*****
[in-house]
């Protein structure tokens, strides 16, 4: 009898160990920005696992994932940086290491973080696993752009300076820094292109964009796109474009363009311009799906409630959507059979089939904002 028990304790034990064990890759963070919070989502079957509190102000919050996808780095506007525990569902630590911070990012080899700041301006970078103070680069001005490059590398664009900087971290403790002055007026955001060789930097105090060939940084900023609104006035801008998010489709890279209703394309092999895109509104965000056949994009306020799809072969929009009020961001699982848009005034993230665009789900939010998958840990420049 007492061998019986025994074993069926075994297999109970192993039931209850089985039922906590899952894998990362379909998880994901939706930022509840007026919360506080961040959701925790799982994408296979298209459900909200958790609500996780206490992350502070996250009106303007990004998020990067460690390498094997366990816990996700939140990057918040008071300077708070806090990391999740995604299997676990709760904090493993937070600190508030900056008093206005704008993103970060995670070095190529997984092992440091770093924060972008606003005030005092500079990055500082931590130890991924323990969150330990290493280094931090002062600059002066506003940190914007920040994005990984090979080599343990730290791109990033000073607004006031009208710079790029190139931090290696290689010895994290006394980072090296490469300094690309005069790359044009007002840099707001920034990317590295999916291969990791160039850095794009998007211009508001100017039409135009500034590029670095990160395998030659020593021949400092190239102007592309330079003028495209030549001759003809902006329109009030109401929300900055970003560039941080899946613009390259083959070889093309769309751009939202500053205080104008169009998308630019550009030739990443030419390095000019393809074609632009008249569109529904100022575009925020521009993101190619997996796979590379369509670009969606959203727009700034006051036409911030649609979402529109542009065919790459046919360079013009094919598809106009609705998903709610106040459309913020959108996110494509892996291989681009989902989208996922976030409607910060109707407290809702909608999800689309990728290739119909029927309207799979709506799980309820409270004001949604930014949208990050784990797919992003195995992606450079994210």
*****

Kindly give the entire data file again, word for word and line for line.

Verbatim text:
[in-house]
């Protein structure tokens, strides 16, 4: 009898160990920005696992994932940086290491973080696993752009300076820094292109964009796109474009363009311009799906409630959507059979089939904002 028990304790034990064990890759963070919070989502079957509190102000919050996808780095506007525990569902630590911070990012080899700041301006970078103070680069001005490059590398664009900087971290403790002055007026955001060789930097105090060939940084900023609104006035801008998010489709890279209703394309092999895109509104965000056949994009306020799809072969929009009020961001699982848009005034993230665009789900939010998958840990420049 007492061998019986025994074993069926075994297999109970192993039931209850089985039922906590899952894998990362379909998880994901939706930022509840007026919360506080961040959701925790799982994408296979298209459900909200958790609500996780206490992350502070996250009106303007990004998020990067460690390498094997366990816990996700939140990057918040008071300077708070806090990391999740995604299997676990709760904090493993937070600190508030900056008093206005704008993103970060995670070095190529997984092992440091770093924060972008606003005030005092500079990055500082931590130890991924323990969150330990290493280094931090002062600059002066506003940190914007920040994005990984090979080599343990730290791109990033000073607004006031009208710079790029190139931090290696290689010895994290006394980072090296490469300094690309005069790359044009007002840099707001920034990317590295999916291969990791160039850095794009998007211009508001100017039409135009500034590029670095990160395998030659020593021949400092190239102007592309330079003028495209030549001759003809902006329109009030109401929300900055970003560039941080899946613009390259083959070889093309769309751009939202500053205080104008169009998308630019550009030739990443030419390095000019393809074609632009008249569109529904100022575009925020521009993101190619997996796979590379369509670009969606959203727009700034006051036409911030649609979402529109542009065919790459046919360079013009094919598809106009609705998903709610106040459309913020959108996110494509892996291989681009989902989208996922976030409607910060109707407290809702909608999800689309990728290739119909029927309207799979709506799980309820409270004001949604930014949208990050784990797919992003195995992606450079994210």